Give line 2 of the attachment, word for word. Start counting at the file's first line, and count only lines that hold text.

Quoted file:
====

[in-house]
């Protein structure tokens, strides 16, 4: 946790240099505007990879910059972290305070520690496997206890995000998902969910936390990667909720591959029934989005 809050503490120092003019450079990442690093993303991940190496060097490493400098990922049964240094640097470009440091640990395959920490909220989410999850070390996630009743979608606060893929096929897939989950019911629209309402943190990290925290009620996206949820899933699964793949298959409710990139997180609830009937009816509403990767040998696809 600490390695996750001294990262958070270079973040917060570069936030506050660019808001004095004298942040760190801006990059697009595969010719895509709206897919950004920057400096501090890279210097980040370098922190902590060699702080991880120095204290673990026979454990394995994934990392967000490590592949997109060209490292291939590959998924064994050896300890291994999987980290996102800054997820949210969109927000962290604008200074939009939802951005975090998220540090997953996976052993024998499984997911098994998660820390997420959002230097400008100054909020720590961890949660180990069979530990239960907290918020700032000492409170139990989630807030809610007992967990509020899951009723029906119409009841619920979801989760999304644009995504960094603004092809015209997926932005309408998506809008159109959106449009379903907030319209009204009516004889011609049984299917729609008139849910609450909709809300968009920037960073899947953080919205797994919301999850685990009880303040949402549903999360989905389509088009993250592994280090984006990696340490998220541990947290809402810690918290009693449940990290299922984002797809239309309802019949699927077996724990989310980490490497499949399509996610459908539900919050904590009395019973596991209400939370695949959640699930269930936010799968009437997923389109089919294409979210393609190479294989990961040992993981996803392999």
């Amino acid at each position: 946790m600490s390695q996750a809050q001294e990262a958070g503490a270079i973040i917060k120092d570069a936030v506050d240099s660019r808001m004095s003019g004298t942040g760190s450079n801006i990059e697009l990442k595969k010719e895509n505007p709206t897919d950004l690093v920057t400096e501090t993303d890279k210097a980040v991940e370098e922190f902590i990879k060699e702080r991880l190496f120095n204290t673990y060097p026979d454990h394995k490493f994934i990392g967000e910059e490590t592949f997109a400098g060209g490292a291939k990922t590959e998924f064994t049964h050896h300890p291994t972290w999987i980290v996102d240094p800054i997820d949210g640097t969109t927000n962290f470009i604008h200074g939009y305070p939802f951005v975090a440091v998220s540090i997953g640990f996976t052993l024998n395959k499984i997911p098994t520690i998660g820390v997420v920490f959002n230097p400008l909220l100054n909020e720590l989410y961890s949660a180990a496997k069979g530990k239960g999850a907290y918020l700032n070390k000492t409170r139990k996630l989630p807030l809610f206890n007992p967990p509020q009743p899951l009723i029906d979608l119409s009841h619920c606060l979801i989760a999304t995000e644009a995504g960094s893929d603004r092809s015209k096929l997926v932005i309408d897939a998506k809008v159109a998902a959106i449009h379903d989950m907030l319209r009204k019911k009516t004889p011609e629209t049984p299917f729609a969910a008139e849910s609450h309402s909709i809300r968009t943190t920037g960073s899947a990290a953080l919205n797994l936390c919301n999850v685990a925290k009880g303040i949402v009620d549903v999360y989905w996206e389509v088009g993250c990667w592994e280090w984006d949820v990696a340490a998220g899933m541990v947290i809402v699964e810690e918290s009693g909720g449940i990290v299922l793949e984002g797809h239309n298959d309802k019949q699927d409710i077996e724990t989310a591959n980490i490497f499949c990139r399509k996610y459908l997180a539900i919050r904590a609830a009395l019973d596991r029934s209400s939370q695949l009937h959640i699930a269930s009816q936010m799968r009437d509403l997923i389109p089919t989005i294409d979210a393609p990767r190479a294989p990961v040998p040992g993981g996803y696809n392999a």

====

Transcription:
């Protein structure tokens, strides 16, 4: 946790240099505007990879910059972290305070520690496997206890995000998902969910936390990667909720591959029934989005 809050503490120092003019450079990442690093993303991940190496060097490493400098990922049964240094640097470009440091640990395959920490909220989410999850070390996630009743979608606060893929096929897939989950019911629209309402943190990290925290009620996206949820899933699964793949298959409710990139997180609830009937009816509403990767040998696809 600490390695996750001294990262958070270079973040917060570069936030506050660019808001004095004298942040760190801006990059697009595969010719895509709206897919950004920057400096501090890279210097980040370098922190902590060699702080991880120095204290673990026979454990394995994934990392967000490590592949997109060209490292291939590959998924064994050896300890291994999987980290996102800054997820949210969109927000962290604008200074939009939802951005975090998220540090997953996976052993024998499984997911098994998660820390997420959002230097400008100054909020720590961890949660180990069979530990239960907290918020700032000492409170139990989630807030809610007992967990509020899951009723029906119409009841619920979801989760999304644009995504960094603004092809015209997926932005309408998506809008159109959106449009379903907030319209009204009516004889011609049984299917729609008139849910609450909709809300968009920037960073899947953080919205797994919301999850685990009880303040949402549903999360989905389509088009993250592994280090984006990696340490998220541990947290809402810690918290009693449940990290299922984002797809239309309802019949699927077996724990989310980490490497499949399509996610459908539900919050904590009395019973596991209400939370695949959640699930269930936010799968009437997923389109089919294409979210393609190479294989990961040992993981996803392999």